Small Talk Tag: Art

Toys Go Pop

andy warhol toy series

We all know of Andy Warhol’s famous Campbell’s soup cans, but few pop art fans know of his series of artworks based on his own toy collection. In 2014, the Tel Aviv Museum of Art hosted Andy Warhol: Toy Paintings for the Whole Family, an exhibition curated by The Andy Warhol Museum. The exhibit consisted of 86 Warhol works, including silkscreens and drawings with colorful images of playful puppies, swinging monkeys, drum-playing pandas, and whimsical depictions of transportation.

As an artist exploring the concepts of branding and consumerism, some images in Warhol’s toy series actually depict the packaging of these toys, similar to his Campbell’s soup cans and Brillo boxes. The mechanical puppy, for example, includes the warning “Not recommended for children under three years of age.” Blurring the lines between high art and everyday playthings, these toy images have more than earned their “15 minutes of fame.”

Photo: Kellermann, Germany 1938, Wikimedia Commons.

Beautiful Builder Bangles

emiko oye LEGO jewelry

Artist emiko oye told Smithsonian Magazine that as a child she avoided playing with LEGO sets because of the brand’s boy-centric design and advertising. However, her contribution to the Smithsonian’s Craft2Wear event in October 2014 offered reclamation of the small building blocks for women and girls. Using plastic LEGO pieces, oye fashioned bold bracelets and intricate necklaces that rival the high-end geometric baubles seen on runways around the world.

Founded in 1932, LEGO got its name from the Danish phrase “leg godt,” or “play well.” First produced by LEGO in 1949, the plastic, inner-locking bricks allow children of all ages to assemble endless systems of buildings and pathways. Today, LEGO features female characters and a wider range of building sets in its product line to attract young girls. oye says she noticed the ability of LEGO to inspire young minds. “I saw this media that was limitless, pretty much, and always changing and evolving … [and]… everybody has a connection to LEGO in some way … Their eyes light up when they see my work because it touches in them something very personal and that’s how jewelry really is.”

Photo: emiko oye.

Building a History of Toys

randy regier art

Visual artist Randy Regier plays with the present and past by creating new, vintage-inspired toy sculptures which look as if they have existed for decades—obviously, we at the museum are big fans! We recently caught up with Regier to discuss some of his work and inspiration. Surprisingly, Regier explained that he didn’t own many toys growing up and rarely were those toys new. On one occasion when he brought home a good report card, he was allowed to buy a 1967 Rolls Royce Matchbox car. The bright yellow and blue box against the shiny cherry red car struck young Regier as something to be treasured. As a child Regier was influenced by 1960s and ’70s American pop culture as well as comic artists such as Bruce McCall and B. Kliban, who also used bright color palettes and witticism to provide social commentary.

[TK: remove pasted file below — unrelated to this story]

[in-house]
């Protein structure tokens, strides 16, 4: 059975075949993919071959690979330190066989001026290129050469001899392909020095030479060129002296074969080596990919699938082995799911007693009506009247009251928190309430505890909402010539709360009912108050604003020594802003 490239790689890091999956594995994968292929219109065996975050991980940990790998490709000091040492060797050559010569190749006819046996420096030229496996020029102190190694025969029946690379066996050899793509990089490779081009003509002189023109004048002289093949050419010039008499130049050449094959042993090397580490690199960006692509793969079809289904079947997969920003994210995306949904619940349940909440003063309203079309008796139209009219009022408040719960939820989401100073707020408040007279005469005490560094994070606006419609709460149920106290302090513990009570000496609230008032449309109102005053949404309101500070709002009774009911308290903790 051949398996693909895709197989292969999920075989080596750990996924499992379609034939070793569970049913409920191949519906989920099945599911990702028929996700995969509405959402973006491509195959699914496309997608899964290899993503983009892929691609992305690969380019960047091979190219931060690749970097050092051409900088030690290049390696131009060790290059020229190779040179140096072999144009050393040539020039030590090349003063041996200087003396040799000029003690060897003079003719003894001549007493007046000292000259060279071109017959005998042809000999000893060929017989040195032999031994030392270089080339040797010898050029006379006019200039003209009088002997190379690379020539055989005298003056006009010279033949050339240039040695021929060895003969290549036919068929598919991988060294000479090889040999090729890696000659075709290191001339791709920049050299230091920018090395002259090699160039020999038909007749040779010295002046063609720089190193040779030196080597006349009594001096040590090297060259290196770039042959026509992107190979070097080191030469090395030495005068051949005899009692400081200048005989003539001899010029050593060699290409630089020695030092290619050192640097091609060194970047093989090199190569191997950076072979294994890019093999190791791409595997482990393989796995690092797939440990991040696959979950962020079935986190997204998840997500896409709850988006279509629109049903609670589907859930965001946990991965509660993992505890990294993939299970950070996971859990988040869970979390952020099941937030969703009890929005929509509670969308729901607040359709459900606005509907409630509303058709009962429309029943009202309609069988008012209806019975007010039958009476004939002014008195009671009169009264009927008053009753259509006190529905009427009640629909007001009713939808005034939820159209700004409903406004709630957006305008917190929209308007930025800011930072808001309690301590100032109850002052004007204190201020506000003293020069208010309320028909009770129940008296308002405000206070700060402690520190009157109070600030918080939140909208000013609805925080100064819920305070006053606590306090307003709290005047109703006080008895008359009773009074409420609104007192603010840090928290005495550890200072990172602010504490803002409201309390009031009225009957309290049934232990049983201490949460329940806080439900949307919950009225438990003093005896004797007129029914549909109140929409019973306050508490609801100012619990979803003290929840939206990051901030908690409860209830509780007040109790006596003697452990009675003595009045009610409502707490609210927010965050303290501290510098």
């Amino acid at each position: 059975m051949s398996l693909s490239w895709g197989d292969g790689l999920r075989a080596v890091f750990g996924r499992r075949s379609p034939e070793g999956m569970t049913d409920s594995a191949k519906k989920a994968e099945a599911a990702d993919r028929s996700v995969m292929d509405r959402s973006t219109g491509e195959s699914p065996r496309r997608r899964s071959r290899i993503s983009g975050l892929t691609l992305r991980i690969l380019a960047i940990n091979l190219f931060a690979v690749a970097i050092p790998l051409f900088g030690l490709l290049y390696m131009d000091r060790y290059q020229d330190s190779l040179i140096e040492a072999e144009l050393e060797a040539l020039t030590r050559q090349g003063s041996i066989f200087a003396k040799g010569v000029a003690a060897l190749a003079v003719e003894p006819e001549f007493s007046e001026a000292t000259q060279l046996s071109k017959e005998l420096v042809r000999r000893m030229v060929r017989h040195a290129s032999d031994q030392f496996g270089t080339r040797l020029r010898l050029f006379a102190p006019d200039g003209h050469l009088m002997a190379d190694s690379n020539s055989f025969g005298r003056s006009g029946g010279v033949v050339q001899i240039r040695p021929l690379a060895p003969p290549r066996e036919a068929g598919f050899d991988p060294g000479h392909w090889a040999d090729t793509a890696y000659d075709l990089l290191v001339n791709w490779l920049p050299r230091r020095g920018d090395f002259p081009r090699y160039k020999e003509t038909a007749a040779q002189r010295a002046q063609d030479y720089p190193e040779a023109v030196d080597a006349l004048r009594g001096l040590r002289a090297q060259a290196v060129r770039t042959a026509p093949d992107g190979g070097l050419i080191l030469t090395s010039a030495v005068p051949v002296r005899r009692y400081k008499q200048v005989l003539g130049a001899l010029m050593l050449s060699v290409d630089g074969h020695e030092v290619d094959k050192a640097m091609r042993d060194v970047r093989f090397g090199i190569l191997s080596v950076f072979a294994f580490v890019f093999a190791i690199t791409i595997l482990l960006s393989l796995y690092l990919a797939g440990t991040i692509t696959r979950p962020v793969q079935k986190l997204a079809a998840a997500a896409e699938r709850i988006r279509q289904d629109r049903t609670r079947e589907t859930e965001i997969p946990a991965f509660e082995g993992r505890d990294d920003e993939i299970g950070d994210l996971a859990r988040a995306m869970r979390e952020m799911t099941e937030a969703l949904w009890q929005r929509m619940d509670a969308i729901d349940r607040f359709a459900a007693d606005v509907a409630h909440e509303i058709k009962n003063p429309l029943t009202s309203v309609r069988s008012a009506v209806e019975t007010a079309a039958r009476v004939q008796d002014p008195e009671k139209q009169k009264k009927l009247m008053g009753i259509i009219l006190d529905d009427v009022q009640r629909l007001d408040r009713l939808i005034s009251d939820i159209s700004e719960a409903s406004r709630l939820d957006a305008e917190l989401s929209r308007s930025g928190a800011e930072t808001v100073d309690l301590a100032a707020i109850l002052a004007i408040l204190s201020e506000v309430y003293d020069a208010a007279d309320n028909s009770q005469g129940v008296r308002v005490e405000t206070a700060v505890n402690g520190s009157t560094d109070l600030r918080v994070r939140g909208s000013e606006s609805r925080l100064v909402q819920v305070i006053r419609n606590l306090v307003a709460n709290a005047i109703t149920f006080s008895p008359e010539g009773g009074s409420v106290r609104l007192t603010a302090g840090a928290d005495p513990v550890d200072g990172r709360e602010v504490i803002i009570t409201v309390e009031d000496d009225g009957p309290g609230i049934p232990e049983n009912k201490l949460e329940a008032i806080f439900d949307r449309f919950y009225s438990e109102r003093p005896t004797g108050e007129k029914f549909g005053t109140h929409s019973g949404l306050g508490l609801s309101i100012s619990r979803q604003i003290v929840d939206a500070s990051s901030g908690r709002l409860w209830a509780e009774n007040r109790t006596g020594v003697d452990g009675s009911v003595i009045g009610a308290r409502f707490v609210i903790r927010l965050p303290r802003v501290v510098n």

Since new toys were a luxury, young Regier often built most of the toys he wanted to play with himself. The toys he made as a child helped him to imagine his future and articulate his observations about the landscape around him. As an adult, Regier uses the colors, designs, and aesthetic he grew up with to create his current body of work. Regier paraphrases Albert Camus when he describes his sculptures as his excuse to rediscover the things that have excited him throughout his entire life.

Look for Randy Regier’s artwork in State of the Art at the Crystal Bridges Museum of American Art until January 19, 2015.

Trash or Treasure? Update

just colcord

Last year, the museum featured the work of toy artist Just Colcord in Trash or Treasure? So we thought it was high time to check in with Colcord in his studio to see what he’s been creating since the exhibit. Inspired by a lecture given by Wichita, Kansas artist Randy Regier, Colcord began crafting packaging to display his found object toys while they are at rest. The packaging highlights the individuality of each piece, allowing the viewer to focus on the intricacies of each creature without the distractions of the surrounding environment. Colcord mused that the toys enjoy having their own “room” to inhabit as much as men enjoy their man caves and women their craft rooms.

After looking at one too many vacation photos that featured the beautiful scenery, but not the people experiencing it, Colcord decided to play with the idea of space in his work. Colcord documents his toys adventures in the real world, such as an excursion to Ripley’s Museum, and is narrating these trips in albums on Facebook. Next up is “mobile interactive play sets,” that allow viewers to play with his creations. Colcord hopes these sets will inspire participants to explore their environments with the same spirit and gusto as his creations.